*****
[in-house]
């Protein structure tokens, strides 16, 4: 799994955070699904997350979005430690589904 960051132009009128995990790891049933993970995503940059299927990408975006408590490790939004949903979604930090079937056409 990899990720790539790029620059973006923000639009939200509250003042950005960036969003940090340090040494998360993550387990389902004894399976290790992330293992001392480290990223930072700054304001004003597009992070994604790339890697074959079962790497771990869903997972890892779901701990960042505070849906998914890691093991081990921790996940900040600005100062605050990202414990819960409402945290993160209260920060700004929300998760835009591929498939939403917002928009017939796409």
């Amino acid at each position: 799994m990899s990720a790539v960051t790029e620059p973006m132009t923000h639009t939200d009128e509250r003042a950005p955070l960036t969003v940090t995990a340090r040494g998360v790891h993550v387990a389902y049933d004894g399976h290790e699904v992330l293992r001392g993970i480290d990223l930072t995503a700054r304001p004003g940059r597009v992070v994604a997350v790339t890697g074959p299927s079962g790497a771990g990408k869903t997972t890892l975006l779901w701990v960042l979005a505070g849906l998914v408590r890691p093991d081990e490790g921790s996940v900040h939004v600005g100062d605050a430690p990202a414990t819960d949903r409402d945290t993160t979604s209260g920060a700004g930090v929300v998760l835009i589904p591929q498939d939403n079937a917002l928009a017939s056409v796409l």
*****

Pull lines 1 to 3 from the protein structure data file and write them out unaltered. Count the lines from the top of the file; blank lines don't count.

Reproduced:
[in-house]
């Protein structure tokens, strides 16, 4: 799994955070699904997350979005430690589904 960051132009009128995990790891049933993970995503940059299927990408975006408590490790939004949903979604930090079937056409 990899990720790539790029620059973006923000639009939200509250003042950005960036969003940090340090040494998360993550387990389902004894399976290790992330293992001392480290990223930072700054304001004003597009992070994604790339890697074959079962790497771990869903997972890892779901701990960042505070849906998914890691093991081990921790996940900040600005100062605050990202414990819960409402945290993160209260920060700004929300998760835009591929498939939403917002928009017939796409």
């Amino acid at each position: 799994m990899s990720a790539v960051t790029e620059p973006m132009t923000h639009t939200d009128e509250r003042a950005p955070l960036t969003v940090t995990a340090r040494g998360v790891h993550v387990a389902y049933d004894g399976h290790e699904v992330l293992r001392g993970i480290d990223l930072t995503a700054r304001p004003g940059r597009v992070v994604a997350v790339t890697g074959p299927s079962g790497a771990g990408k869903t997972t890892l975006l779901w701990v960042l979005a505070g849906l998914v408590r890691p093991d081990e490790g921790s996940v900040h939004v600005g100062d605050a430690p990202a414990t819960d949903r409402d945290t993160t979604s209260g920060a700004g930090v929300v998760l835009i589904p591929q498939d939403n079937a917002l928009a017939s056409v796409l």